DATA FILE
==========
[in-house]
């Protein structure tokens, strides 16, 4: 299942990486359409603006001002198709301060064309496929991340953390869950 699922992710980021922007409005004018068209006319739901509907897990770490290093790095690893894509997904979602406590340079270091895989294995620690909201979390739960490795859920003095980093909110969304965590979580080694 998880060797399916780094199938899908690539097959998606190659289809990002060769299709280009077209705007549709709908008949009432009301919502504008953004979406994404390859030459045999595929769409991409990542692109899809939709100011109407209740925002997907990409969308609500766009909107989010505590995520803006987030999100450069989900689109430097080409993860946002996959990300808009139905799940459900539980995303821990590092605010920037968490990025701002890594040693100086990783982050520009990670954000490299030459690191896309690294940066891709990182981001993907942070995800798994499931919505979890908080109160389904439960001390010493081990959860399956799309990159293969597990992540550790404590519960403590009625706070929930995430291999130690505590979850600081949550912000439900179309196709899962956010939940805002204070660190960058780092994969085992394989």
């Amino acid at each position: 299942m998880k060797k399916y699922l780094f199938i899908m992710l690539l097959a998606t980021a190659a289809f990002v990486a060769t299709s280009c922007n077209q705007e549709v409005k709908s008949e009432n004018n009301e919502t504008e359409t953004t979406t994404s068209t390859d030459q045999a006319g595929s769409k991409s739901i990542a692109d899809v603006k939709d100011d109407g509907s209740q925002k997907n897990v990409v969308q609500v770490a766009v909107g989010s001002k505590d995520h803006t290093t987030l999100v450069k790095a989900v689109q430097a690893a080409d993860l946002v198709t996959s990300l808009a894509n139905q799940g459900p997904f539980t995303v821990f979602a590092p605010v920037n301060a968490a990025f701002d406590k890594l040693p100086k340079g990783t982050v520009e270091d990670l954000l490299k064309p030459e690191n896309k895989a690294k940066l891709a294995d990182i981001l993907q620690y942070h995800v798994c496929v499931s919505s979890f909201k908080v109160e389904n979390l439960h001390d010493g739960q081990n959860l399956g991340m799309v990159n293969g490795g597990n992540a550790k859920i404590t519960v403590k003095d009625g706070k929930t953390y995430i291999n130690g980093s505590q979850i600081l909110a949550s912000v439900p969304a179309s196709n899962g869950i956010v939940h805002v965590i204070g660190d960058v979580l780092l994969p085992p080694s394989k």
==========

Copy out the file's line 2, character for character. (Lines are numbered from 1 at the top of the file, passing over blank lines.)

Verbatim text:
């Protein structure tokens, strides 16, 4: 299942990486359409603006001002198709301060064309496929991340953390869950 699922992710980021922007409005004018068209006319739901509907897990770490290093790095690893894509997904979602406590340079270091895989294995620690909201979390739960490795859920003095980093909110969304965590979580080694 998880060797399916780094199938899908690539097959998606190659289809990002060769299709280009077209705007549709709908008949009432009301919502504008953004979406994404390859030459045999595929769409991409990542692109899809939709100011109407209740925002997907990409969308609500766009909107989010505590995520803006987030999100450069989900689109430097080409993860946002996959990300808009139905799940459900539980995303821990590092605010920037968490990025701002890594040693100086990783982050520009990670954000490299030459690191896309690294940066891709990182981001993907942070995800798994499931919505979890908080109160389904439960001390010493081990959860399956799309990159293969597990992540550790404590519960403590009625706070929930995430291999130690505590979850600081949550912000439900179309196709899962956010939940805002204070660190960058780092994969085992394989």